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How We Think

Author: Alan H. Schoenfeld
Publisher: Routledge
ISBN: 1136909788
Size: 66.50 MB
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Teachers try to help their students learn. But why do they make the particular teaching choices they do? What resources do they draw upon? What accounts for the success or failure of their efforts? In How We Think, esteemed scholar and mathematician, Alan H. Schoenfeld, proposes a groundbreaking theory and model for how we think and act in the classroom and beyond. Based on thirty years of research on problem solving and teaching, Schoenfeld provides compelling evidence for a concrete approach that describes how teachers, and individuals more generally, navigate their way through in-the-moment decision-making in well-practiced domains. Applying his theoretical model to detailed representations and analyses of teachers at work as well as of professionals outside education, Schoenfeld argues that understanding and recognizing the goal-oriented patterns of our day to day decisions can help identify what makes effective or ineffective behavior in the classroom and beyond.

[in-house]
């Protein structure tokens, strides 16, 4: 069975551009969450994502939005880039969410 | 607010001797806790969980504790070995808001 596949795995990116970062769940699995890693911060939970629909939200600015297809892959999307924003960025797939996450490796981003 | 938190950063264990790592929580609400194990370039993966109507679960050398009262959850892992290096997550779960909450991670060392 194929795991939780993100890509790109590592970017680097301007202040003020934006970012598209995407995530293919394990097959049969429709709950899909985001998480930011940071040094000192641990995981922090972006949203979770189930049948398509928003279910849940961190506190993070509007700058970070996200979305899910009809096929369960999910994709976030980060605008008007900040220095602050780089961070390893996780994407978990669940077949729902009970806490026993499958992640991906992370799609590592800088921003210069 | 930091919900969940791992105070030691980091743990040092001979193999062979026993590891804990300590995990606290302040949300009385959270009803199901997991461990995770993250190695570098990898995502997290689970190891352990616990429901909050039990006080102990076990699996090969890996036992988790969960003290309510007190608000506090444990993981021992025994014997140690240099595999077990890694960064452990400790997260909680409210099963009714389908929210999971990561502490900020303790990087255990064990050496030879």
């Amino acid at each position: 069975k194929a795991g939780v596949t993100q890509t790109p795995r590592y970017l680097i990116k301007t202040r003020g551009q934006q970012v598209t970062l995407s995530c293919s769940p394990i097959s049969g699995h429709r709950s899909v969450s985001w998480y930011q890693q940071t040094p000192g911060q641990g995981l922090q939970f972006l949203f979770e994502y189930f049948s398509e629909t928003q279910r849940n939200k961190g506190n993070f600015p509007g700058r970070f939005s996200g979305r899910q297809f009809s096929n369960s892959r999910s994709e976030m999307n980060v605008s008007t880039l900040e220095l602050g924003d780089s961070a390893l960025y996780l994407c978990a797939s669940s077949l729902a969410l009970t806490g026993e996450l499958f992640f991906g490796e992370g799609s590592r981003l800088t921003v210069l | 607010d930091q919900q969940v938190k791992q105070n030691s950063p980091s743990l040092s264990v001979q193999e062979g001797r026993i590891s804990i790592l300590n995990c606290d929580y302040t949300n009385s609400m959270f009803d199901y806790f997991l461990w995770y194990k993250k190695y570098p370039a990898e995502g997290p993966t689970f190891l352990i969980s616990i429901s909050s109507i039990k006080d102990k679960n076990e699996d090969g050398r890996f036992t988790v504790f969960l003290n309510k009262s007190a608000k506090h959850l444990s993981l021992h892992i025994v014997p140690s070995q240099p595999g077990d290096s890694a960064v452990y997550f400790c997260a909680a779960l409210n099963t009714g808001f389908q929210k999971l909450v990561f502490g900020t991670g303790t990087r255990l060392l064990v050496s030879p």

Proficiency And Beliefs In Learning And Teaching Mathematics

Author: Yeping Li
Publisher: Springer Science & Business Media
ISBN: 9462092990
Size: 48.91 MB
Format: PDF